"Awake, thou wintry earth. Fling off thy sadness! Fair vernal flowers, laugh forth your ancient gladness!" ~ Thomas Blackburn

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The Plattekill (No Trespassing Edition)

The summer has been quite hot and ripe for a nice swim at one of the Hudson Valley's great swimming holes.  The Plattekill doesn'...

Sunday, August 29, 2010

Stissing Mountain Sunset

When I was in Europe last summer I thought about how neat it would be to watch the sunset over the Atlantic. Listening to Roxy Music and drinking a bottle of wine James (my friend from Australia) and I watched the sunset at a point that was thought to be the end of the world during the Middle Ages. I remember James telling these Irish girls that we met, "I had to go out there, because I'm a sunset kind of a person." I immediately thought to myself, "I am too."

Early this summer I made it a habit to bicycle the two miles from my apartment to the Rhinecliff boat launch along the Hudson River and watch the sunset. Some days it was too hazy, hot and humid to really enjoy it, but other days the beautiful colors and the cool breeze from the Hudson made the 2 mile ride one of the best bargains around.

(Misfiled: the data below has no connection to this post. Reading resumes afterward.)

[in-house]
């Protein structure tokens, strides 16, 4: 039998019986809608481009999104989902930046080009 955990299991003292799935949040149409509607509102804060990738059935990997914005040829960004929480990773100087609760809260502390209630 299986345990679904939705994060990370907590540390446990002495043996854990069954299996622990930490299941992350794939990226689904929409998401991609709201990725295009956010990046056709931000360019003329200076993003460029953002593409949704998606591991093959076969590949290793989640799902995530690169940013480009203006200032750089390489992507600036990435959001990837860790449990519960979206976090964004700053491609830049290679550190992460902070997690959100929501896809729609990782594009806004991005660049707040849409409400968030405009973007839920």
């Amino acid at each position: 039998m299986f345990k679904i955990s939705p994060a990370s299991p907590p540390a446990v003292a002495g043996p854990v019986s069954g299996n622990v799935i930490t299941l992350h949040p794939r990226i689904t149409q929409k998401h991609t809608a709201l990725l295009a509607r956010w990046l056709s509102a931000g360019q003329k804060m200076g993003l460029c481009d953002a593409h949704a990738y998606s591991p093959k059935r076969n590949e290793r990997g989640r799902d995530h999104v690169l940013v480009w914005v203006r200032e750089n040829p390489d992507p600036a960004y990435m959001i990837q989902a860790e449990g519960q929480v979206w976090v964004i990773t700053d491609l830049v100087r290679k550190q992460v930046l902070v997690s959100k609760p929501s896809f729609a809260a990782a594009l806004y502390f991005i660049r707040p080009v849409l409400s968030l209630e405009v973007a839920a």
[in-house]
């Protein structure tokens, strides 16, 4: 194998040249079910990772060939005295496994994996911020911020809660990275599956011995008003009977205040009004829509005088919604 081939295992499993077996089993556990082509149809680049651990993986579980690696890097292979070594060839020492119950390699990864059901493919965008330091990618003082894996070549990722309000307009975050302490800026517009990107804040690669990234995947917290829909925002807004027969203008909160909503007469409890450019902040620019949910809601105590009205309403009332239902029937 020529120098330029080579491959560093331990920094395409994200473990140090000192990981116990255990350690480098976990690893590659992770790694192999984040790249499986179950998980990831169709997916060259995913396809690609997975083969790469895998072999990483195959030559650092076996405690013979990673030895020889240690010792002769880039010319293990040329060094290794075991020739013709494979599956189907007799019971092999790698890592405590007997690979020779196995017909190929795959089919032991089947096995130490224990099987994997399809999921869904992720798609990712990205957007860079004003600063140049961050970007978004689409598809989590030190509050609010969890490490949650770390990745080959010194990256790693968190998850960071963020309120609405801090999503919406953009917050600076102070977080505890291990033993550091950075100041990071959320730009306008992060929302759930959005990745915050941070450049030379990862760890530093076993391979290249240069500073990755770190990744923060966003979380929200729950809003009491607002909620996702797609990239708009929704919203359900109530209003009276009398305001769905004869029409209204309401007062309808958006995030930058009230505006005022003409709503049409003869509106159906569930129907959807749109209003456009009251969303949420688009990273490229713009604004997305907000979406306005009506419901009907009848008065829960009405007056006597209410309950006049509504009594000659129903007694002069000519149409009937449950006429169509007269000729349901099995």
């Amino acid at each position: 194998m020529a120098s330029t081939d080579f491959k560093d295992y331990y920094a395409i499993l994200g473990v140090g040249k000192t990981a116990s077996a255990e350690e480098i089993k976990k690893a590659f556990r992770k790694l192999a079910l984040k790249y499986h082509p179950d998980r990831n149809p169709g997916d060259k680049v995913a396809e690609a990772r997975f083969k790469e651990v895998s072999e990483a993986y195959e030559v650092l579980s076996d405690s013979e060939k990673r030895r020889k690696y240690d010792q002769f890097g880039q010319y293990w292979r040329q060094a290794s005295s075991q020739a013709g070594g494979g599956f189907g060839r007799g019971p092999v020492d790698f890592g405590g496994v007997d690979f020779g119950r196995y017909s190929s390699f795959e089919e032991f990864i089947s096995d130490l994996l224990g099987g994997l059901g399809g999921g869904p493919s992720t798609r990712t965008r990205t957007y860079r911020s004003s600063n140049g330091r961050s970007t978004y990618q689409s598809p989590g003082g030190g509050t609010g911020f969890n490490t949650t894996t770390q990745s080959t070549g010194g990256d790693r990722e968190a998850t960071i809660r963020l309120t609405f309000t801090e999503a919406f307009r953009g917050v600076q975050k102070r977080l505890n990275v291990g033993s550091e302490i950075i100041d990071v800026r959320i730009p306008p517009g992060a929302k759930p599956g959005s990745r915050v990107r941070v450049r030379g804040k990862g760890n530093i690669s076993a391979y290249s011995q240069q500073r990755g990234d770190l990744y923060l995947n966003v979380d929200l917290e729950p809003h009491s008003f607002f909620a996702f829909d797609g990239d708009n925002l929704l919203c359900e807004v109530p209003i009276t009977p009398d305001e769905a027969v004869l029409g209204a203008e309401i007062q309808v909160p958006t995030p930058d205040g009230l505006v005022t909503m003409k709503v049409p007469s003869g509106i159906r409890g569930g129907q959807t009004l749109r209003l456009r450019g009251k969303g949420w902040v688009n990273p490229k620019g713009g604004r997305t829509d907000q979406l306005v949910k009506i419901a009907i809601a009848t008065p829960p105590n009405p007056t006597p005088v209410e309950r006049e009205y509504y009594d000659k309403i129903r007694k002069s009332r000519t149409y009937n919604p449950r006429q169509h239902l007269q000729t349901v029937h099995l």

The trip to Vermont made me realize that I hadn't been out to catch a sunset in awhile. So I decided to make the short drive to Pine Plains to hike up Stissing Mountain to watch the sun drop behind the Catskills.

The less than 2 mile hike with 900 feet elevation gain leads to a fire tower at the summit. One gets the impression from the summit that the people of Pine Plains don't do all that much besides farming. The immediate views are of rolling hills and quite a bit of farm land. To the east, the Taconics form a wall. To the west the Catskills rise up out of the Hudson Valley. Most prominent are Kaaterskill High Peak and Overlook Mountain. The southern Catskills (among them Slide) are also distinguishable. The sun would fall just north of Slide.

1 comment:

  1. More great pictures. It's wonderful that you pedal to the river, taking the time to soak in the beauty of creation. Your practice and pictures remind of a quote from Rumi:

    "Observe the wonders as they occur around you. Don't claim them. Feel the artistry moving through and be silent."